It’s an awful truth that suffering can deepen us, give a greater luster to our colors, a richer resonance to our words. That is, if it doesn’t destroy us, if it doesn’t burn away the optimism and the spirit, the capacity for visions, and the respect for simple yet indispensable things.”
“Finally those you love are simply…those you love.”
–quotes from Lestat in Anne Rice’s Queen of the Damned.
As some of you know, I’m considering getting a tattoo next week in honor of my brother’s memory. I’ve been thinking about getting one for some time. At first, I wanted to get the Chinese symbol for life. A friend of Scott’s told us that he had planned to get that particular tattoo when he got back home from Iraq the last time. Unfortunately, he didn’t make it back that time. So, that was the tattoo I was going to get. Either the timing wasn’t right, or I didn’t have the extra funds to justify it, or one time both was right and I wasn’t right. I was sick.
When I started thinking about getting one, I immediately started asking people questions. When I bartended, if someone had a tattoo, I would ask, “What is it?” (One friend of mine has an awesome tribal tattoo). My second question was always, “Why did you get it?”, and the third, of course, “How bad did it hurt?”
The answer to the third always varied based on machismo and the body part the tat was applied to.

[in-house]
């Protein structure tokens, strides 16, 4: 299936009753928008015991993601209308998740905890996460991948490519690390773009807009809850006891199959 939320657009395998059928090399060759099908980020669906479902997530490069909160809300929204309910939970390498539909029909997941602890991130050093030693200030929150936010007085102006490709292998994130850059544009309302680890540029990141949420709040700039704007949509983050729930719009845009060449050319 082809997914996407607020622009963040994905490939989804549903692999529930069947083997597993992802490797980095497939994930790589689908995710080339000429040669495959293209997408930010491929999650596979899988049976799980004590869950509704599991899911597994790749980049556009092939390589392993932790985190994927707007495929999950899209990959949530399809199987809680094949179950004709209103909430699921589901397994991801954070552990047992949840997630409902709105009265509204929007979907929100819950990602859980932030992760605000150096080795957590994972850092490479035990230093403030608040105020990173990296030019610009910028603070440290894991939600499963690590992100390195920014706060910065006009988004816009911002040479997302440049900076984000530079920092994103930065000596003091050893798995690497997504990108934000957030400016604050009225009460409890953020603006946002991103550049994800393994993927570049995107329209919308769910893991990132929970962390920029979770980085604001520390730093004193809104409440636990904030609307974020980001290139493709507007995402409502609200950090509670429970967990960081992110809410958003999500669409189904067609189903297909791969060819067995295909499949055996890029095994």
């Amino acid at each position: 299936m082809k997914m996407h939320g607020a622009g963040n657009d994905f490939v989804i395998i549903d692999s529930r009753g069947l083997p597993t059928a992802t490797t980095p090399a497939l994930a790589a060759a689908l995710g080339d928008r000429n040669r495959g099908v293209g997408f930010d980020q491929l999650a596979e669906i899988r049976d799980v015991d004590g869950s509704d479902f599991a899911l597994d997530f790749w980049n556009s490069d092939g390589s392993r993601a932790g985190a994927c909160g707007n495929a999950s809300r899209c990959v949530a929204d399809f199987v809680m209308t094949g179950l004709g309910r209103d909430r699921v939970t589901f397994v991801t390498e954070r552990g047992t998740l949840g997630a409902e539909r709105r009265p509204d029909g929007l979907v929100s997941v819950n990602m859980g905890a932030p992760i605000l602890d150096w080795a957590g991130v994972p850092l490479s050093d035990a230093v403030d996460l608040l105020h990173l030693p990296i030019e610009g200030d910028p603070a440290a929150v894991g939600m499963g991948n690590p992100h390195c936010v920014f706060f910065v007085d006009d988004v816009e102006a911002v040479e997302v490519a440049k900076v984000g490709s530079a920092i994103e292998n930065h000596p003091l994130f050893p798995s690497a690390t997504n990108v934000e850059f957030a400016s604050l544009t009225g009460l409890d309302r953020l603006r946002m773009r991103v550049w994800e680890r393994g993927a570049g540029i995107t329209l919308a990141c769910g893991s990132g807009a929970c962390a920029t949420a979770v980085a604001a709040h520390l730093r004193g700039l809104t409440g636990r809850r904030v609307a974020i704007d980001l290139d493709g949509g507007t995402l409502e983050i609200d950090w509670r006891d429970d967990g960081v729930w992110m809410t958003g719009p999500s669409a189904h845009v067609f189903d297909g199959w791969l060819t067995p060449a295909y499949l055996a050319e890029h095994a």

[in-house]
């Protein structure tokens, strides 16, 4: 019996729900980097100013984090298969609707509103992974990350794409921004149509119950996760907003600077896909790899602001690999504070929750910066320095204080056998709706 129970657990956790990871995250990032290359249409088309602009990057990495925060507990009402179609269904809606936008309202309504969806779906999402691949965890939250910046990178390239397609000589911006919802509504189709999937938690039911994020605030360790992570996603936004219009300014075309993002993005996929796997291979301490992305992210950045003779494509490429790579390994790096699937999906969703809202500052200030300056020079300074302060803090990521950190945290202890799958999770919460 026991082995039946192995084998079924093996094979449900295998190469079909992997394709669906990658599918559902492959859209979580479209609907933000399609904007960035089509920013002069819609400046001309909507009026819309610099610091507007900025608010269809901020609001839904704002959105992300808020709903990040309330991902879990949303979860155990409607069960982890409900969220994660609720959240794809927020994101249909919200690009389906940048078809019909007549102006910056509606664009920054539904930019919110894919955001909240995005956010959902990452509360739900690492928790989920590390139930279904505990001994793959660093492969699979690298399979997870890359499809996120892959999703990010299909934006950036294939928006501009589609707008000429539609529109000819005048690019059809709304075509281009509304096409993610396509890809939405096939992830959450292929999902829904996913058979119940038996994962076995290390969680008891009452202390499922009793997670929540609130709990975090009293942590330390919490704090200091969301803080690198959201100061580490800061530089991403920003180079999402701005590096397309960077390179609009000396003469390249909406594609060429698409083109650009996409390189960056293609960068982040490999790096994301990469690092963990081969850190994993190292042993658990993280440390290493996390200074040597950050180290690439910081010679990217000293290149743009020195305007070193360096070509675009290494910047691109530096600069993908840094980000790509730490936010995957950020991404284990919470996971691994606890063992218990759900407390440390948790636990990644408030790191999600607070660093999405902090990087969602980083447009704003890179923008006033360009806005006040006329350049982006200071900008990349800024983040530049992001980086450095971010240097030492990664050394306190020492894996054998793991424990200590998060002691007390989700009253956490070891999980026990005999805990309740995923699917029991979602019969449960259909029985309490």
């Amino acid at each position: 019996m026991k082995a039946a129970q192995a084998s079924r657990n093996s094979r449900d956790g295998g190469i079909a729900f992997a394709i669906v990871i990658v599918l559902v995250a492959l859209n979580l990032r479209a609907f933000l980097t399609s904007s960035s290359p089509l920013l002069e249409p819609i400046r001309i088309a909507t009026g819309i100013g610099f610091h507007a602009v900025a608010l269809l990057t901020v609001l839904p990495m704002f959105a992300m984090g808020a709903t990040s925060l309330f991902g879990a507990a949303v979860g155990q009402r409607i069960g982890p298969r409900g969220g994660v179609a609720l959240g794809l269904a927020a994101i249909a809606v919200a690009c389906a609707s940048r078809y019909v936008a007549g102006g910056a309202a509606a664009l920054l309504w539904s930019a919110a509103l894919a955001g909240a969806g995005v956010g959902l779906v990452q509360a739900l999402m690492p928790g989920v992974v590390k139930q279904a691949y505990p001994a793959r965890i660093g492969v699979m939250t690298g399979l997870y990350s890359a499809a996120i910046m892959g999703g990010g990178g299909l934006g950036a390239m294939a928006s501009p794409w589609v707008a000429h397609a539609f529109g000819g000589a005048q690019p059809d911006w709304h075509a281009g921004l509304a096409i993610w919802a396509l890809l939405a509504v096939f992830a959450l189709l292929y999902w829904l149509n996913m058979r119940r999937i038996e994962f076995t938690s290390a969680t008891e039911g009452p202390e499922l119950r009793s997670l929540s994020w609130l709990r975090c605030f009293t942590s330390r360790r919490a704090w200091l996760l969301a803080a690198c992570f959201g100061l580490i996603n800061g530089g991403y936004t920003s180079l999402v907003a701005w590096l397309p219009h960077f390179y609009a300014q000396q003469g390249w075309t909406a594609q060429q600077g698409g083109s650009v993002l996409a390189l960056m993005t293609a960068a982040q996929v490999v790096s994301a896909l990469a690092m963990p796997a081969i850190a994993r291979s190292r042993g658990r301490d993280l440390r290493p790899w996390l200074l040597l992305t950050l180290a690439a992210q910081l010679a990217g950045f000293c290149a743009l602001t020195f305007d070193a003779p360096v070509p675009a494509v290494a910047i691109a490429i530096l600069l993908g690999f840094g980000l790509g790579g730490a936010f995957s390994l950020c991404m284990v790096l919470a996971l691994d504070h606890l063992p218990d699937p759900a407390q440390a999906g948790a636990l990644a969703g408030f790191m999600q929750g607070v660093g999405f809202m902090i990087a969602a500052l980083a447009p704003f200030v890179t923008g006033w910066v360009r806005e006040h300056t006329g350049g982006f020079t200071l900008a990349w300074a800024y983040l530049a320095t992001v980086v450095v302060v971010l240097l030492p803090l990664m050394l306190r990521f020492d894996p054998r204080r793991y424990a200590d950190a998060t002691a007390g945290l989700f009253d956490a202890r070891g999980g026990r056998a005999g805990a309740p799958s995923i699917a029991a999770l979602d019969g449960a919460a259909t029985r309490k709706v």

I don’t think that tattoos have the same stigma they had years ago. I remember when tatoos were something only the bad boys had. And if you were a girl with a tatoo, that was completely taboo. Even in my wild teenage years when I wore all black, had big multi-colored hair, ripped jeans, and anything else I could get away with, I NEVER considered a tattoo.
Maybe a bit of that wild teenager is still a part of me. That girl that so loved that bad boys, but I love a guy with a tattoo. Not too many of course, there can be tattoo overkill. If a guy has well-defined arms, and a tattoo highlighting those well-defined arms, my eyes glaze over. Great arms, a tattoo, and a great sense of humor? I make the Homer Simpson noise. Add a British accent to all that, and I become a giddy school girl again. (There’s been some new and interesting additions to the D.J.’s regular crowd recently.)
Recently, I downloaded StumbleUpon after reading that this site was a great way to increase blog traffic. I am hooked. You select a list of interests, download the toolbar, and when you have free time, or are bored, click on the icon and it shows you websites based on your interests as rated by other members.
I, of course, chose books. Which brings me to the quotes I posted earlier. One of the sites I stumbled upon this morning was Literary Tattoos. I was impressed by what people chose.
“I have the choice of being constantly active and happy or introspectively passive and sad. Or I can go mad by ricocheting in between.”
– Sylvia Plath, The Journals of Sylvia Plath
What would I choose if I were to do a literary tattoo? It would be a toss-up between the two quotes I posted in the beginning. The first always stuck with me after Scott died. It always made me think, as long as I never gave up hope, I’d be okay. Changed, but okay.
The second, I found when looking for the first one. It’s simple and it’s true. The ones you love are the ones you love. And I am lucky to have the friends and family that this quote describes.
So, what tattoo am I getting? The Chinese symbol for Rooster. If I don’t chicken out before then. I have chosen two friends to go with me, friends that won’t baby me, who will in fact tell me to “Suck it up and just do it!” So, who knows, maybe this time next week, I’ll have a birthday hangover and a shiny new tattoo. 🙂
Until next time…..